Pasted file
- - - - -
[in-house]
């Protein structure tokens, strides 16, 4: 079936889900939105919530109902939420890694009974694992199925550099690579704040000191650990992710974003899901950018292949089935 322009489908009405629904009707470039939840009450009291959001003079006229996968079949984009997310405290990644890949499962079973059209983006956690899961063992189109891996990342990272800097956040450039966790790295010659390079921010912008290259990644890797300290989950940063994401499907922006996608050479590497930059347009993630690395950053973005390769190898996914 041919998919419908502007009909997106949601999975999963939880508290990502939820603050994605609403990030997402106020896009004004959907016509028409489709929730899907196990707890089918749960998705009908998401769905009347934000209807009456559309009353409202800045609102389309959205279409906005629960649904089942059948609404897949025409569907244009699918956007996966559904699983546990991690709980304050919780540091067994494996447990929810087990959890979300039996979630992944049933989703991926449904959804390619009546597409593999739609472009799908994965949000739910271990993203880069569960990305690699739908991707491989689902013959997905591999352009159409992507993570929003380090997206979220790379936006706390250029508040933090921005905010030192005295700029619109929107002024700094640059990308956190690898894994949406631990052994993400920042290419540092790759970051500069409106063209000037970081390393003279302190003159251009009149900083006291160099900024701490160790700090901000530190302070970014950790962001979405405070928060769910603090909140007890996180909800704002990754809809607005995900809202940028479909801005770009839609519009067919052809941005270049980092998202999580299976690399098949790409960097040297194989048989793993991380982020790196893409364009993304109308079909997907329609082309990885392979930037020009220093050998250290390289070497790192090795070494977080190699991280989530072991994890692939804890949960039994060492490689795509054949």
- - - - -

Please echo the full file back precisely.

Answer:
[in-house]
């Protein structure tokens, strides 16, 4: 079936889900939105919530109902939420890694009974694992199925550099690579704040000191650990992710974003899901950018292949089935 322009489908009405629904009707470039939840009450009291959001003079006229996968079949984009997310405290990644890949499962079973059209983006956690899961063992189109891996990342990272800097956040450039966790790295010659390079921010912008290259990644890797300290989950940063994401499907922006996608050479590497930059347009993630690395950053973005390769190898996914 041919998919419908502007009909997106949601999975999963939880508290990502939820603050994605609403990030997402106020896009004004959907016509028409489709929730899907196990707890089918749960998705009908998401769905009347934000209807009456559309009353409202800045609102389309959205279409906005629960649904089942059948609404897949025409569907244009699918956007996966559904699983546990991690709980304050919780540091067994494996447990929810087990959890979300039996979630992944049933989703991926449904959804390619009546597409593999739609472009799908994965949000739910271990993203880069569960990305690699739908991707491989689902013959997905591999352009159409992507993570929003380090997206979220790379936006706390250029508040933090921005905010030192005295700029619109929107002024700094640059990308956190690898894994949406631990052994993400920042290419540092790759970051500069409106063209000037970081390393003279302190003159251009009149900083006291160099900024701490160790700090901000530190302070970014950790962001979405405070928060769910603090909140007890996180909800704002990754809809607005995900809202940028479909801005770009839609519009067919052809941005270049980092998202999580299976690399098949790409960097040297194989048989793993991380982020790196893409364009993304109308079909997907329609082309990885392979930037020009220093050998250290390289070497790192090795070494977080190699991280989530072991994890692939804890949960039994060492490689795509054949």